Even a few years ago, standard advice from a web designer online marketing team would be to start a blog and RSS feed on your website, and to populate both with company or industry news as often as possible. After all, what better way to keep people informed and build your own content profile at the same time then by giving them a constant taste of what's going on the world?
That makes sense, until you fast-forward a handful of years and find that everyone's doing it.
In fact, with the sheer number of news sites out there, RSS feeds available, and even real-time search engine updates, the problem isn't that people are having any trouble finding what's going on, but that it's hard to sort through all the news and find information.
With that in mind, one easy way for you to set your website and business apart from all its competitors is by giving visitors what they really crave: insight and advice, rather than a steady stream of data. Unless your customers are living in a cave, they already know what's going on – what they want from you is a better sense of what new developments mean to them.
That means populating your site with columns, blog posts, and other updates that center on sound business advice. Don't just tell people what you saw, fill them in on what it means to them, what future implications could be, how they might profit from it in the future, and so on. Before long, you'll find that you won't have to seek visitors just through search engines and online newsletters, because they'll be telling each other about you and showing up on their own.
There were plenty of places for people to go and find news online, and they probably do the job better than your company could. But what no one can duplicate is your specific industry knowledge and insight, so keep that in mind and give your customers what it is they really want.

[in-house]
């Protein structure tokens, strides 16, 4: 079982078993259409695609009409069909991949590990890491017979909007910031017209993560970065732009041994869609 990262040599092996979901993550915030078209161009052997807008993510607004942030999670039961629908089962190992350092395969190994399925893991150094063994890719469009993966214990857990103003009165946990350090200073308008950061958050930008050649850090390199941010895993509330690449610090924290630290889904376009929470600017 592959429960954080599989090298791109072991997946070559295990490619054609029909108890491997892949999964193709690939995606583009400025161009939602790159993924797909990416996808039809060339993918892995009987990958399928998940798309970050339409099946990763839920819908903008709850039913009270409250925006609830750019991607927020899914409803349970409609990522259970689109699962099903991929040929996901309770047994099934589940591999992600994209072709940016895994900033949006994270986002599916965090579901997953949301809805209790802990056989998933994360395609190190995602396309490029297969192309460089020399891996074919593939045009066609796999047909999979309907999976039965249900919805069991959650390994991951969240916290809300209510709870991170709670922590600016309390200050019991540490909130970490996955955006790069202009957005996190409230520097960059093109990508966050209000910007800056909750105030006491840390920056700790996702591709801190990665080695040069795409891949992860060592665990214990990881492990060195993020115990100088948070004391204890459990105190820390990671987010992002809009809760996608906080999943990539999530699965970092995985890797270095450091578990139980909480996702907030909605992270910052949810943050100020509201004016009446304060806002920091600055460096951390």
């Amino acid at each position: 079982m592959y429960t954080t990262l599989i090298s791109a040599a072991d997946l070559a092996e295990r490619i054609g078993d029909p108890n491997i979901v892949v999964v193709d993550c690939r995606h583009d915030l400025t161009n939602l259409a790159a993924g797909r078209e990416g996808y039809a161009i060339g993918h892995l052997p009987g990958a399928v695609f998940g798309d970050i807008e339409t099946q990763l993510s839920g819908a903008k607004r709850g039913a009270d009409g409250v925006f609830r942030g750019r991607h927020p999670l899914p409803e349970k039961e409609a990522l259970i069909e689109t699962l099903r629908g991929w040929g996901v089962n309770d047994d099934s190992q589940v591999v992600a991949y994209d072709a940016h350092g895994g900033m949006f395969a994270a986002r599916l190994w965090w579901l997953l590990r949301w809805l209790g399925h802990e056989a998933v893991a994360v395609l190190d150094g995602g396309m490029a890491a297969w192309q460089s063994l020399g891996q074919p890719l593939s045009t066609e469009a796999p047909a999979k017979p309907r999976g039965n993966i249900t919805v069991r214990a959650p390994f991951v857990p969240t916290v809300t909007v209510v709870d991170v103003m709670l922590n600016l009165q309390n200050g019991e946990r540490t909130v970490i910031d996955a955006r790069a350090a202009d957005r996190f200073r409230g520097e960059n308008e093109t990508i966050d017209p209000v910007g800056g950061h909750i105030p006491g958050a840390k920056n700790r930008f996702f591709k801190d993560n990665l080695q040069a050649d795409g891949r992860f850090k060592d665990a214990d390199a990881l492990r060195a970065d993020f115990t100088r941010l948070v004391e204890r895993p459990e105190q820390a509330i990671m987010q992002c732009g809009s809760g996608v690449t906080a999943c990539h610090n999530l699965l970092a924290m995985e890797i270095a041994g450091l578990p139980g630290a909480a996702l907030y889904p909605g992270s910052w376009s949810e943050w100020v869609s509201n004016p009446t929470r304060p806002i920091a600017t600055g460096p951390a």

When social media marketing first arrived as a prime time way to find new business (which for most of us, was right around the time Facebook announced it had more than 400 million users and Twitter was gaining ground quickly), the immediate goals most companies had was to pick up new followers and steer them towards the company's website.
Should that still be the case?
Maybe. For a lot of businesses of all sizes, a Facebook fan page can actually be a more powerful sales tool than anything on their own site. We could throw a handful of metrics at you to explain our reasoning, but it really comes down to one simple thing: believability.
When potential customers visit your Facebook fan page, they see all kinds of great things about your business that were written by other people – in some cases, even people they know. Being able to put a face with those impressions is undeniable; they might not trust you, or "Jane from Dubuque," but you can bet they put faith in the opinions of their friends and family. Or, in the opinions of people who seem a lot like their friends and family, rather than strangers who have given anonymous testimonials.
The net effect is that the Facebook fan page can quickly become the ultimate word-of-mouth sales tool, even if customers stumble across it on their own. They'll still find all the basic facts about your business, including a link to your website, but it's all going to be reinforced by third-party opinions.
If you want to use a higher percentage of the traffic that comes your way on the Internet, consider expanding your company's Facebook fan page and steering people in that direction. It might seem a little counter intuitive to take them away from your website, but you might just be pulling them deeper into your strongest marketing asset.